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361

PSALM CXXXV.

1 Hallelujah!

Praise the name of Jehovah,

Praise, ye servants of Jehovah,

2 Who stand in the house of Jehovah,

In the courts of the house of our God.

3 Praise Jah, for Jehovah is good;

Harp to His name, for it is pleasant.

4 For Jah has chosen Jacob for Himself,

Israel for His own possession.

5 For I—I know that Jehovah is great,

And [that] our Lord is above all gods.

6 Whatsoever Jehovah wills He has done,

In the heaven and in the earth,

In the seas and all depths;

7 Who makes the vapours go up from the end of the earth,

He makes lightnings for the rain,

Who brings forth wind from His storehouses.

8 Who smote the first-born of Egypt,

Both of man and of cattle;

9 He sent signs and wonders into thy midst, O Egypt,

On Pharaoh and all his servants.

10 Who smote many nations,

And slew mighty kings;

11 Sihon, king of the Amorites,

And Og, king of Bashan;

12 And gave their land [as] an inheritance,

An inheritance to Israel His people.

13 Jehovah, Thy name [endures] for ever,

Jehovah, Thy memorial [endures] to generation after generation.

14 For Jehovah will right His people,

And will relent concerning His servants.

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15 The idols of the nations are silver and gold,

The work of the hands of men.

16 A mouth is theirs—and they cannot speak;

Eyes are theirs—and they cannot see;

17 Ears are theirs—and they cannot give ear;

Yea, there is no breath at all in their mouths.

18 Like them shall those who make them be,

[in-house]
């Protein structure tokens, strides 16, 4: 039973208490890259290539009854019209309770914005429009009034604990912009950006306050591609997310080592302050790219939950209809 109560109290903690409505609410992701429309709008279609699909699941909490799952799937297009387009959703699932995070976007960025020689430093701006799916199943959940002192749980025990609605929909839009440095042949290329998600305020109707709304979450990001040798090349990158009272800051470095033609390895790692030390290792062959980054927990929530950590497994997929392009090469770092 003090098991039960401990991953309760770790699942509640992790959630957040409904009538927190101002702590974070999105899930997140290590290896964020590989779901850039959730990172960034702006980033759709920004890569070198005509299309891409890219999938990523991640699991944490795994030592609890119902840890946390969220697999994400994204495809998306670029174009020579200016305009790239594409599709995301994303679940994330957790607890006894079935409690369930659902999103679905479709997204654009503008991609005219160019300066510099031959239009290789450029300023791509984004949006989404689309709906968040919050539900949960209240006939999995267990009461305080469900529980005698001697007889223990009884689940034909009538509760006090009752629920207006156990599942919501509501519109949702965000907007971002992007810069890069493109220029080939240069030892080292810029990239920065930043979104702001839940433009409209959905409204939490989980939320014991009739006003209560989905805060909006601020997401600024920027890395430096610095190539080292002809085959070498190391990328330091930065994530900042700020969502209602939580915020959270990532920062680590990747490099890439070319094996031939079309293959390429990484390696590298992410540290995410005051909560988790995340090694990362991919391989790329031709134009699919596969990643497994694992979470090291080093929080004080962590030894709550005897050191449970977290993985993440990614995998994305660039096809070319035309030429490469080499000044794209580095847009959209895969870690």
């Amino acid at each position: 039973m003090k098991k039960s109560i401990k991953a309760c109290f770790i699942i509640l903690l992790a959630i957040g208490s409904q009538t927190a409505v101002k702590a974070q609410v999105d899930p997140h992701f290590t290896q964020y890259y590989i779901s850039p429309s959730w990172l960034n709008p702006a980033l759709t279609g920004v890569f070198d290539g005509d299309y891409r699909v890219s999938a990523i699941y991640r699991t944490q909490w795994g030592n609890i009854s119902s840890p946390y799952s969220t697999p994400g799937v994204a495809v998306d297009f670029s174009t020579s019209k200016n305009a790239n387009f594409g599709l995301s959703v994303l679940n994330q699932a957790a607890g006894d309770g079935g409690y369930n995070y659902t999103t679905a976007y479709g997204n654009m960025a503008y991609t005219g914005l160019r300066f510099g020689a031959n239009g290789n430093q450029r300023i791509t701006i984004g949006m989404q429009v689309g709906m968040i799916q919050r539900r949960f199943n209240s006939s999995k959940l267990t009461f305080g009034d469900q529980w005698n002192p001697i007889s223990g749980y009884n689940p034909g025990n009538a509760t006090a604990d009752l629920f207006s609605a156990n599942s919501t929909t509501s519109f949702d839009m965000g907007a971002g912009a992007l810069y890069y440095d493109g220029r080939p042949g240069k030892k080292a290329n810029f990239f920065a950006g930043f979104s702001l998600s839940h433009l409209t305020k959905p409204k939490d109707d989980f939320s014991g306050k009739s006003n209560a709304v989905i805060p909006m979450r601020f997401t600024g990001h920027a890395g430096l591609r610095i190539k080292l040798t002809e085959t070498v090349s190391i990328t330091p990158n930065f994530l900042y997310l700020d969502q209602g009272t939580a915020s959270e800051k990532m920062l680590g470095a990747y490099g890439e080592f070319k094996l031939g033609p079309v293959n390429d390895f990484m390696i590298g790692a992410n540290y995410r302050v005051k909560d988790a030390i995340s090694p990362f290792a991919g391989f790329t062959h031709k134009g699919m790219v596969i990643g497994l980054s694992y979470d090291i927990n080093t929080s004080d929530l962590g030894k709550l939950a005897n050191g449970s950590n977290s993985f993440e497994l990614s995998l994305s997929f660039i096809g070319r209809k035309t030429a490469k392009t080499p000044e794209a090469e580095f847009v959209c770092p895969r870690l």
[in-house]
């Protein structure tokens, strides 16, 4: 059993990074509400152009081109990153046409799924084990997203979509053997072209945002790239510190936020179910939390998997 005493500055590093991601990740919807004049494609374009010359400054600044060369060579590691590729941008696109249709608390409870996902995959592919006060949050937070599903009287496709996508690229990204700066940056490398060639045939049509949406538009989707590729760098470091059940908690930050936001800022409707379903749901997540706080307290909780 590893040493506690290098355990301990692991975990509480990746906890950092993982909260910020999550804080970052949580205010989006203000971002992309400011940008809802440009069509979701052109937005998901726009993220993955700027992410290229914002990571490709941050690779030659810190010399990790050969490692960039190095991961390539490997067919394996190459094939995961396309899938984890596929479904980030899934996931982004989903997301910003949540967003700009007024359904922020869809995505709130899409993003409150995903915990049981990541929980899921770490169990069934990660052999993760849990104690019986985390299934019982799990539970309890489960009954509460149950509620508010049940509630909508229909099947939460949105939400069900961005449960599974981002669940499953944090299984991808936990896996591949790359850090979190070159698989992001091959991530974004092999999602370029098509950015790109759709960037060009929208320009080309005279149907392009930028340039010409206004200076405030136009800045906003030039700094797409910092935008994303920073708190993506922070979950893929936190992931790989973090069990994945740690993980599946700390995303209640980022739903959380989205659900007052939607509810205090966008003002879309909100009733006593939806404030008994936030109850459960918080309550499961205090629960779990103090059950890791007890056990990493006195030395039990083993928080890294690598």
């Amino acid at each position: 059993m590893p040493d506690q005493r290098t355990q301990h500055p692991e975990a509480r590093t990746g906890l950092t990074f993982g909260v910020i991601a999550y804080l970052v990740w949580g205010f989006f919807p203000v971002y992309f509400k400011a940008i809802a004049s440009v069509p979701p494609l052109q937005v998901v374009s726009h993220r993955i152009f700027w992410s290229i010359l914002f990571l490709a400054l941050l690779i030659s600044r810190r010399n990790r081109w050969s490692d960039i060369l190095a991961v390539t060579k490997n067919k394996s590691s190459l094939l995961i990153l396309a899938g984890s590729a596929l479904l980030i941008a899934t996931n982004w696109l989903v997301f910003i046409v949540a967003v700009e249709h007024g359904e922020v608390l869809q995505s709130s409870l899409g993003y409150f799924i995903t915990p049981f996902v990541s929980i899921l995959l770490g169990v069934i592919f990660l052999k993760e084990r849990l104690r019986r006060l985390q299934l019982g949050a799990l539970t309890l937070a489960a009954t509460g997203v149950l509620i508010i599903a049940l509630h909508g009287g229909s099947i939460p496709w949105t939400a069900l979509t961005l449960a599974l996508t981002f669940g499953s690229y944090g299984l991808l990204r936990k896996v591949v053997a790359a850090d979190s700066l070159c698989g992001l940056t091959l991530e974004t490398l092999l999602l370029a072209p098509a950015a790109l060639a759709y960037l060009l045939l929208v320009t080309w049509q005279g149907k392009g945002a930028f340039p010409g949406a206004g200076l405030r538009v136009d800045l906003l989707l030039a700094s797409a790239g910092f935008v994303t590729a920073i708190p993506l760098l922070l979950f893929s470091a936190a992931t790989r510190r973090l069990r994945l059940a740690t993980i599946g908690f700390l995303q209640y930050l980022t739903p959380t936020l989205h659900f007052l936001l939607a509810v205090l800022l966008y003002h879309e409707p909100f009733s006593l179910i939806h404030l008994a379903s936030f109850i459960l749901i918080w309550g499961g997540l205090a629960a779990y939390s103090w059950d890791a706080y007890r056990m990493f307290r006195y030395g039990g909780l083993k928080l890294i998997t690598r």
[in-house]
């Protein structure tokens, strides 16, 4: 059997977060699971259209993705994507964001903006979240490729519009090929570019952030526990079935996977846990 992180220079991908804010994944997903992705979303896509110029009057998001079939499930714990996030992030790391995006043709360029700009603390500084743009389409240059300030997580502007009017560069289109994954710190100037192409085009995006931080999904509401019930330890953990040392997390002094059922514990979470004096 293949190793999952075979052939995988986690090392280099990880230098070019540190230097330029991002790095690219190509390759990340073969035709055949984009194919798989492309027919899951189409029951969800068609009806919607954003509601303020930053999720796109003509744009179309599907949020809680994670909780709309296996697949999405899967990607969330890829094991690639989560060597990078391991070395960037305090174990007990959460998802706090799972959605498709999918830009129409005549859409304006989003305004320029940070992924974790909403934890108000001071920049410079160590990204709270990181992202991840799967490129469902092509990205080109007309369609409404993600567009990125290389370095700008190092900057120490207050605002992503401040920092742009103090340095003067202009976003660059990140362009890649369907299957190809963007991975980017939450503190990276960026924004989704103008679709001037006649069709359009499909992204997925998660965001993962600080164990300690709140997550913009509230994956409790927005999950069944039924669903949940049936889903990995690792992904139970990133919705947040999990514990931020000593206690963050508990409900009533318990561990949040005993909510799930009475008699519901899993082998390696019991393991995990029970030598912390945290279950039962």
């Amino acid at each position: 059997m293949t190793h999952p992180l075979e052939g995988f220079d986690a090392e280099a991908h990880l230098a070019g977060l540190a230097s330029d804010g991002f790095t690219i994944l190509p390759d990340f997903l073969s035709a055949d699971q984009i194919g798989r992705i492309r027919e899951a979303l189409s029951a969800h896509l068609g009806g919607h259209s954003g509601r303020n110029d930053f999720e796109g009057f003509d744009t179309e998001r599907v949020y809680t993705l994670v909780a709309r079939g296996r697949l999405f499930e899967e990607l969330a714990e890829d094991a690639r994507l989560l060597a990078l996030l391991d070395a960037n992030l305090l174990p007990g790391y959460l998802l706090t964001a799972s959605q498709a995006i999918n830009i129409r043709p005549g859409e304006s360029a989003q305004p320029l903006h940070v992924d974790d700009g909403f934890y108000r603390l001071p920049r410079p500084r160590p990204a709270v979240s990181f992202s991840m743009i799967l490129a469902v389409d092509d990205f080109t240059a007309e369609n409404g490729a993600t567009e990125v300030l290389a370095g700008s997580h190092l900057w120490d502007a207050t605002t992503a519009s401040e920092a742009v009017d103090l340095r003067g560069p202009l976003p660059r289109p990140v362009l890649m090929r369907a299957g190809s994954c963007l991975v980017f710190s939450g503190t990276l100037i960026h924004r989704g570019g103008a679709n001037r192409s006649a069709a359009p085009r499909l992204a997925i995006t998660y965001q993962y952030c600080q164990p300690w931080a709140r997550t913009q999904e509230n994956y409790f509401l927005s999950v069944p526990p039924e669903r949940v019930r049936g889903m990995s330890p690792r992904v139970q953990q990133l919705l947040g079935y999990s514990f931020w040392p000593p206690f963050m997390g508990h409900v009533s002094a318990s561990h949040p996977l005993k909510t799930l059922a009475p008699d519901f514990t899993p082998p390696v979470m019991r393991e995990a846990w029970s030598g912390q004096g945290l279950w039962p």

[Even] every one that trusts in them.

19 House of Israel, bless ye Jehovah;

House of Aaron, bless ye Jehovah;

20 House of Levi, bless ye Jehovah;

Ye who fear Jehovah, bless ye Jehovah.

21 Blessed be Jehovah from Zion,

Who dwells in Jerusalem!

Hallelujah!

Like Psalms xcvii. and xcviii., this is a cento, or piece of mosaic work, apparently intended as a call to worship Jehovah in the Temple. His greatness, as manifested in Nature, and especially in His planting Israel in its inheritance, is set forth as the reason for praise; and the contemptuous contrast of the nothingness of idols is repeated from Psalm cxv., and followed, as there, by an exhortation to Israel to cleave to Him. We have not here to do with a song which gushed fresh from the singer's heart, but with echoes of many strains which a devout and meditative soul had made its own. The flowers are arranged in a new bouquet, because the poet had long delighted in their fragrance. The ease with which he blends into a harmonious whole fragments from such diverse sources tells how familiar he was with these, and how well he loved them.

Vv. 1-4 are an invocation to praise Jehovah, and largely consist of quotations or allusions. Thus Psalm cxxxiv. 1 underlies vv. 1, 2. But here the reference to nightly praises is omitted, and the summons is363 addressed not only to those who stand in the house of Jehovah, but to those who stand in its courts. That expansion may mean that the call to worship is here directed to the people as well as to the priests (so in ver. 19). Ver. 3 closely resembles Psalm cxlvii. 1, but the question of priority may be left undecided. Since the act of praise is said to be "pleasant" in Psalm cxlvii. 1, it is best to refer the same word here to the same thing, and not, as some would do, to the Name, or to take it as an epithet of Jehovah. To a loving soul praise is a delight. The songs which are not winged by the singer's joy in singing will not rise high. True worship pours out its notes as birds do theirs—in order to express gladness which, unuttered, loads the heart. Ver. 4 somewhat passes beyond the bounds of the invocation proper, and anticipates the subsequent part of the psalm. Israel's prerogative is so great to this singer that it forces utterance at once, though "out of season," as correct critics would say. But the throbs of a grateful heart are not always regular. It is impossible to keep the reasons for praise out of the summons to praise. Ver. 4 joyfully and humbly accepts the wonderful title given in Deut. vii. 6.